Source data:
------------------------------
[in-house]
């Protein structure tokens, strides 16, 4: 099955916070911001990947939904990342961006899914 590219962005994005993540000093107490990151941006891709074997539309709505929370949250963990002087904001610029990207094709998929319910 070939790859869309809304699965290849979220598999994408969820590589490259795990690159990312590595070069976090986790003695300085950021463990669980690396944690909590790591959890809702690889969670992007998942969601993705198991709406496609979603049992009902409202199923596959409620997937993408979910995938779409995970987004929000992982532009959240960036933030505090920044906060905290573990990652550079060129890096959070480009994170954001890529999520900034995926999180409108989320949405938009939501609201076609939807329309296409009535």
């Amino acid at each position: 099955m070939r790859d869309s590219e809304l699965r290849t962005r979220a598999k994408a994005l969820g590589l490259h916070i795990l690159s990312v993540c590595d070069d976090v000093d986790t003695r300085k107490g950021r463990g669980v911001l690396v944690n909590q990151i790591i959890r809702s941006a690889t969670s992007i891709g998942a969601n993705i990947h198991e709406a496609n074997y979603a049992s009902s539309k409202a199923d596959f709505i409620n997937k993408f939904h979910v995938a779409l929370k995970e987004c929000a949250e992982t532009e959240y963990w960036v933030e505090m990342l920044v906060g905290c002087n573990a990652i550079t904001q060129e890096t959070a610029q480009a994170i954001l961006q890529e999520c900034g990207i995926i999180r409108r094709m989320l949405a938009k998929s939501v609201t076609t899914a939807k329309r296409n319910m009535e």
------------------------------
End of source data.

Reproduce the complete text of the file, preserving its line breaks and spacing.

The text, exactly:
[in-house]
């Protein structure tokens, strides 16, 4: 099955916070911001990947939904990342961006899914 590219962005994005993540000093107490990151941006891709074997539309709505929370949250963990002087904001610029990207094709998929319910 070939790859869309809304699965290849979220598999994408969820590589490259795990690159990312590595070069976090986790003695300085950021463990669980690396944690909590790591959890809702690889969670992007998942969601993705198991709406496609979603049992009902409202199923596959409620997937993408979910995938779409995970987004929000992982532009959240960036933030505090920044906060905290573990990652550079060129890096959070480009994170954001890529999520900034995926999180409108989320949405938009939501609201076609939807329309296409009535």
């Amino acid at each position: 099955m070939r790859d869309s590219e809304l699965r290849t962005r979220a598999k994408a994005l969820g590589l490259h916070i795990l690159s990312v993540c590595d070069d976090v000093d986790t003695r300085k107490g950021r463990g669980v911001l690396v944690n909590q990151i790591i959890r809702s941006a690889t969670s992007i891709g998942a969601n993705i990947h198991e709406a496609n074997y979603a049992s009902s539309k409202a199923d596959f709505i409620n997937k993408f939904h979910v995938a779409l929370k995970e987004c929000a949250e992982t532009e959240y963990w960036v933030e505090m990342l920044v906060g905290c002087n573990a990652i550079t904001q060129e890096t959070a610029q480009a994170i954001l961006q890529e999520c900034g990207i995926i999180r409108r094709m989320l949405a938009k998929s939501v609201t076609t899914a939807k329309r296409n319910m009535e």